Madam Speaker, I am pleased to speak to Bill C-416, an act to amend the Criminal Code and the Youth Criminal Justice Act introduced by the hon. member for Portage—Lisgar.
This bill would result in amending the Criminal Code and the Youth Criminal Justice Act so that a court would no longer have to consider the particular circumstances of aboriginal offenders when passing sentence. The amendment would apply to both adult and youth offenders.
The specific section of the Criminal Code that is at issue is section 718.2(e). It states that:
--all available sanctions other than imprisonment that are reasonable in the circumstances should be considered for all offenders, with particular attention to the circumstances of aboriginal offenders.
The proposed bill would delete these last nine words as well as similar provisions in the Youth Criminal Justice Act.
The primary purpose of this principle is to encourage our courts to use restraint when considering imprisonment as a sentencing option. It is important to point out that this principle of restraint applies to all offenders, not just aboriginal offenders.
However, based on the fact that aboriginal offenders continue to be drastically over-represented in our criminal justice system and in our prisons, the principle stresses the importance of paying special attention to aboriginal offenders. Based on the history and current plight of aboriginal peoples in Canada, this special recognition is both necessary and justified. I therefore cannot support Bill C-416.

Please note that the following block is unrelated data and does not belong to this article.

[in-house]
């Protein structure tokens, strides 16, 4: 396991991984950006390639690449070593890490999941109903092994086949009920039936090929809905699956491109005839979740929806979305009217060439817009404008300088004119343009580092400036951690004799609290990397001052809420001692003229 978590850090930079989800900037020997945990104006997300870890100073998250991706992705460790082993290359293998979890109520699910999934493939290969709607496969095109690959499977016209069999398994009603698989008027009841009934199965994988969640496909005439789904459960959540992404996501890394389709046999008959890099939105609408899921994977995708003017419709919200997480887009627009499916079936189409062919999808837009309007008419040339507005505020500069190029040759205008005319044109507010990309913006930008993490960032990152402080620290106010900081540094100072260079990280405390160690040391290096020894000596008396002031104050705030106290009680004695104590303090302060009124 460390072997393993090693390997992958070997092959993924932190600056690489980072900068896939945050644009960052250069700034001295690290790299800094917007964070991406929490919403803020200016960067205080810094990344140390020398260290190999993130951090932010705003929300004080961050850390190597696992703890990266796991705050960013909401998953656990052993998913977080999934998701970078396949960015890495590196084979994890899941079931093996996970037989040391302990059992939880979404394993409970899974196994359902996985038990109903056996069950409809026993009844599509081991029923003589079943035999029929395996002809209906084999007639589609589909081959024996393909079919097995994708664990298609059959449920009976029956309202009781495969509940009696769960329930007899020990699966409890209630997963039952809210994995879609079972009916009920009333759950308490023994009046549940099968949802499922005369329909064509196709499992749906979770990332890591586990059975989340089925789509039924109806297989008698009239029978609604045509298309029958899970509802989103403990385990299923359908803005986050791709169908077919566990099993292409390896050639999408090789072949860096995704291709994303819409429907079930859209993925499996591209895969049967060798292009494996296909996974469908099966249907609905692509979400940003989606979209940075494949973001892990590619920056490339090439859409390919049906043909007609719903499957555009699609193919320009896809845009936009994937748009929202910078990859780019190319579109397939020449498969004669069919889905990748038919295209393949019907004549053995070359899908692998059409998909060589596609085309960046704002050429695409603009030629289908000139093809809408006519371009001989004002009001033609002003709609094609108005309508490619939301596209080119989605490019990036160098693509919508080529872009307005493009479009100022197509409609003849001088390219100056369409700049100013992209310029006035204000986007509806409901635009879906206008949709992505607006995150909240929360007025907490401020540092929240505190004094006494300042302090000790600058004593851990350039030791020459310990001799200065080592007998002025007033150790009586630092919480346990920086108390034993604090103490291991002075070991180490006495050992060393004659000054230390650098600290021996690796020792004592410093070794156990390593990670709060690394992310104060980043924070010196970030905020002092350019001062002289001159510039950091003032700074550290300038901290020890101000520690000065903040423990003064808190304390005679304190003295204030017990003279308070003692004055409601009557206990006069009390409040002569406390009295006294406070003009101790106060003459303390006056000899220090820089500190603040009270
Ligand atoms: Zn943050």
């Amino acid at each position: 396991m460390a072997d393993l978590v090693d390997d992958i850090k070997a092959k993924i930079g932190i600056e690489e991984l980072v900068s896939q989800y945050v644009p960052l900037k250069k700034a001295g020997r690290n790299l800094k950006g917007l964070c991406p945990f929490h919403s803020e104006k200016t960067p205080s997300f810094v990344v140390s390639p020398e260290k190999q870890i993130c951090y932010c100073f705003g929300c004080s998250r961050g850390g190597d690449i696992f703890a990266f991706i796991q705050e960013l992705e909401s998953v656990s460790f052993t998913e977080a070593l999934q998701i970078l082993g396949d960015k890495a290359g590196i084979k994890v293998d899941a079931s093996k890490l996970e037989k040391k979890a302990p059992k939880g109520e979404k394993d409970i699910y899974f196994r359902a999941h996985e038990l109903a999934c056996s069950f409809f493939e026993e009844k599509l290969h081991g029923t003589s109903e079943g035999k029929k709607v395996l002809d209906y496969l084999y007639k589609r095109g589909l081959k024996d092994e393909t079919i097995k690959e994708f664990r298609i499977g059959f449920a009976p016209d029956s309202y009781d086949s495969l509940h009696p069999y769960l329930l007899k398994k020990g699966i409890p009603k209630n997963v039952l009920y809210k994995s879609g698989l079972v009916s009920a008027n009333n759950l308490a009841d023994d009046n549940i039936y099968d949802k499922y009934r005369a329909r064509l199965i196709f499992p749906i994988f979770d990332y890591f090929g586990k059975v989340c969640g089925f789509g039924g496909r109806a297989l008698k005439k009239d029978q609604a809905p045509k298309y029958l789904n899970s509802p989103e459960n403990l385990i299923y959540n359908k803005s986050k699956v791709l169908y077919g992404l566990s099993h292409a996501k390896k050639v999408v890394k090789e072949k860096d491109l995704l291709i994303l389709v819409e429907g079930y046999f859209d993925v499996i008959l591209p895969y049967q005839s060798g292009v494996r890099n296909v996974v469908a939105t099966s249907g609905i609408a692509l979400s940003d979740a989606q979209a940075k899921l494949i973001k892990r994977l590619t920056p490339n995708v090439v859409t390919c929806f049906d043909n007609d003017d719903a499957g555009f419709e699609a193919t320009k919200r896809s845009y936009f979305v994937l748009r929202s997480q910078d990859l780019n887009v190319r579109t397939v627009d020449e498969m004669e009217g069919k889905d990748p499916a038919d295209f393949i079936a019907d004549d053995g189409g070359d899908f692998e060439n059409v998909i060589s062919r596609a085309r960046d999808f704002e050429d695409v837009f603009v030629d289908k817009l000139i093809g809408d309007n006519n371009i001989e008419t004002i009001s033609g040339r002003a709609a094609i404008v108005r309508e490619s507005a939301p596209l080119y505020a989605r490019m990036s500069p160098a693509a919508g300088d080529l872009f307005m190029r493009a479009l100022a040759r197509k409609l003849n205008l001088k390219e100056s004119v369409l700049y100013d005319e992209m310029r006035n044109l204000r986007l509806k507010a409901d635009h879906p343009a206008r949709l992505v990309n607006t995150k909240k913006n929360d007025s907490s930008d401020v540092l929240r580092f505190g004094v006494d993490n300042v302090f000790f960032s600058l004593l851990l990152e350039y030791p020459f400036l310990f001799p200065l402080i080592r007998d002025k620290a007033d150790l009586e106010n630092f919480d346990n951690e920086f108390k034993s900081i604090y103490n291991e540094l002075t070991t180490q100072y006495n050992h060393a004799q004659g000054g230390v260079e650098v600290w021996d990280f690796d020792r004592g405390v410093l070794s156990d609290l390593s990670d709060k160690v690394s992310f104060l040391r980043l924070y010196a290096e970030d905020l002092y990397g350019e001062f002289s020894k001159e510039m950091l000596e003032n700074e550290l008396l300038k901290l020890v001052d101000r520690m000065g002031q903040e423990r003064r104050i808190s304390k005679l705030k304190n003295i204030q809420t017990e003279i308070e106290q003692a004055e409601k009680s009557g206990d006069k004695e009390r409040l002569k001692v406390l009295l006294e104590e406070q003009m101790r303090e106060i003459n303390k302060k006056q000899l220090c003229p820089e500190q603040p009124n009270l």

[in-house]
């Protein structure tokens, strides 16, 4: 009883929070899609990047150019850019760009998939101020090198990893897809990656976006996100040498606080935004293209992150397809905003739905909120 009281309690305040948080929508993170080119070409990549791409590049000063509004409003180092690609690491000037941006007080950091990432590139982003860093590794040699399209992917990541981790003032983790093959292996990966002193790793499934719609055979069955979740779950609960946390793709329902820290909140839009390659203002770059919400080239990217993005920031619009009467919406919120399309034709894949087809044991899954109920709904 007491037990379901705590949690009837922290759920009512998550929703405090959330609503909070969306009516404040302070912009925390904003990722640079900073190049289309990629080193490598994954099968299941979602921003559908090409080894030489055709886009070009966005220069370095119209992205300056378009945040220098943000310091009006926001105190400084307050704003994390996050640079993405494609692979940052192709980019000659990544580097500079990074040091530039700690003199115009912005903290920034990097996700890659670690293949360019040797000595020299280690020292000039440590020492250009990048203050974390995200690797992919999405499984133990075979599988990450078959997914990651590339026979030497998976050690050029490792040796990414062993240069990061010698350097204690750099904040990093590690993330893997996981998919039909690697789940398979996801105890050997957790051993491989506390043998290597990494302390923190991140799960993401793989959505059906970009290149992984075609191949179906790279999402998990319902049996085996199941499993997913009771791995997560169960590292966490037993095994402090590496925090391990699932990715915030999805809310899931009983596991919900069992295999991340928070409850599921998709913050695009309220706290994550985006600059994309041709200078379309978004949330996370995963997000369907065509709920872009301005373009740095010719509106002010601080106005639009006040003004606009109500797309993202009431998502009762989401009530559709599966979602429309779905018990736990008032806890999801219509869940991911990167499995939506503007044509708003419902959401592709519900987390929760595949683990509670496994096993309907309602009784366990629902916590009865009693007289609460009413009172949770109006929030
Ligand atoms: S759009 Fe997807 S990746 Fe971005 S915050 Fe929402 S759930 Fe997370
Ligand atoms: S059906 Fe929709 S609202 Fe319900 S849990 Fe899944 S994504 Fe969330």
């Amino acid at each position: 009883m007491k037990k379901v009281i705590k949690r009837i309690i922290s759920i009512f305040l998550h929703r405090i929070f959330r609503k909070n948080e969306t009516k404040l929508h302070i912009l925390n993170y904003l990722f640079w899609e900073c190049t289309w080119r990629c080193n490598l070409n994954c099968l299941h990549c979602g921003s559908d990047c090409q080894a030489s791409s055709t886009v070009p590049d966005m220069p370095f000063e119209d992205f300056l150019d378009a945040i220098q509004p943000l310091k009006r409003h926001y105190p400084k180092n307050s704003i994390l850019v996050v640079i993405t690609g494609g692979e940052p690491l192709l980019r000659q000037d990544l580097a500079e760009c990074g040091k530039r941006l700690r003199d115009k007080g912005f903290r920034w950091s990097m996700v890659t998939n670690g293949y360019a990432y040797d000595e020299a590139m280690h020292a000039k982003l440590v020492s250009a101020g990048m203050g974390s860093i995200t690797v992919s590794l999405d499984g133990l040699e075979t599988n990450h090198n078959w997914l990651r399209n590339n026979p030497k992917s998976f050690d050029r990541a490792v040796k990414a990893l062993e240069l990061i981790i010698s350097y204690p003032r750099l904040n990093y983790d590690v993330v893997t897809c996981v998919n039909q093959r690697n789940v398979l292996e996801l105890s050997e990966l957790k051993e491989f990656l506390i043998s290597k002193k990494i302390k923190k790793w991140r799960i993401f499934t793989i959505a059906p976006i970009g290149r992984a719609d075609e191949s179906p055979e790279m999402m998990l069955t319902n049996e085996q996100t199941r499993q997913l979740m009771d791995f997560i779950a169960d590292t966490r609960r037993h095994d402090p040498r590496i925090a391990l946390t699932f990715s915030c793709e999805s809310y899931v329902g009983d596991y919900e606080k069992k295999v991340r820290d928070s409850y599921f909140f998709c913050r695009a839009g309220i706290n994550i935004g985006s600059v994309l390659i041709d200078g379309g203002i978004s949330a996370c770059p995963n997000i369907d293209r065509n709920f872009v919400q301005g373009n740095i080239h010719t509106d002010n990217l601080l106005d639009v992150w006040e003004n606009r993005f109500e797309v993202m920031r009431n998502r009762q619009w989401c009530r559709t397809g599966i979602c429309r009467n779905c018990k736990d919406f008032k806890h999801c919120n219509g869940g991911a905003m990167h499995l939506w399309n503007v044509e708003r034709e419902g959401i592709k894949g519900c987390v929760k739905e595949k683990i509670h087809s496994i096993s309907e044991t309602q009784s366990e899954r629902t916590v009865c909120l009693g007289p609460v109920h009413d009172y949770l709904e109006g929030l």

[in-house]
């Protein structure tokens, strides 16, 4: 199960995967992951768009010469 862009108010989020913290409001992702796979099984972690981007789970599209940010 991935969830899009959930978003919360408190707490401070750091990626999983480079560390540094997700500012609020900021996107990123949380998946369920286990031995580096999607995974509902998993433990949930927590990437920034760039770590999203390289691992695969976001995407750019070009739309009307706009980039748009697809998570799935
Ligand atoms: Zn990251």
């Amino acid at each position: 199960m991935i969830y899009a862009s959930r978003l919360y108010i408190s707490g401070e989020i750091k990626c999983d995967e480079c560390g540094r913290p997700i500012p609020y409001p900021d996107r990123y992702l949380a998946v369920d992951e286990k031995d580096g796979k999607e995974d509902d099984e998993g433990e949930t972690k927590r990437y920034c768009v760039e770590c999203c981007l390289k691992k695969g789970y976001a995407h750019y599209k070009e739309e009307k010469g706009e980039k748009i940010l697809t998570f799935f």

This relatively new principle of requiring courts to consider the circumstances of aboriginal offenders came into effect in 1996 by virtue of Bill C-41. This is one of a number of principles that were codified in that bill. Since that time, the courts, including the Supreme Court of Canada, have had an opportunity to consider this sentencing principle. I would like to share some of the comments that the Supreme Court made about paying particular attention to the circumstances of aboriginal offenders.
In 1999 the Supreme Court concluded in Regina v. Gladue that in sentencing aboriginal offenders section 718.2(e) required judges to consider the unique systemic or background factors that may have contributed to the offender having committed the crime, and then to consider whether there were traditional or cultural sentencing practices or sanctions that may have been appropriate for that particular offender in the circumstances.
The Supreme Court stated that aboriginal offenders:
--differ from those of the majority because many aboriginal people are victims of systemic and direct discrimination, many suffer the legacy of dislocation, and many are substantially affected by poor social and economic conditions.
In Regina v. Wells, a unanimous 6 to 0 decision in 2000, the Supreme Court upheld a lengthy prison sentence for an aboriginal offender who had sexually assaulted an aboriginal woman. When considering whether a conditional sentence would be appropriate, the court stated that the application of section 718.2(e) did not mean that a sentence for an aboriginal offender would automatically be reduced since the determination of a fit sentence required consideration of all of the principles and objectives of sentencing set out in part XXIII of the Criminal Code.
The court stated that while section 718.2(e) mandated a different methodology for the sentencing of aboriginal offenders, it did not necessarily mandate a different result. Section 718.2(e) did not alter the fundamental duty of the sentencing judge to impose a sentence that was fit for the offence and the offender.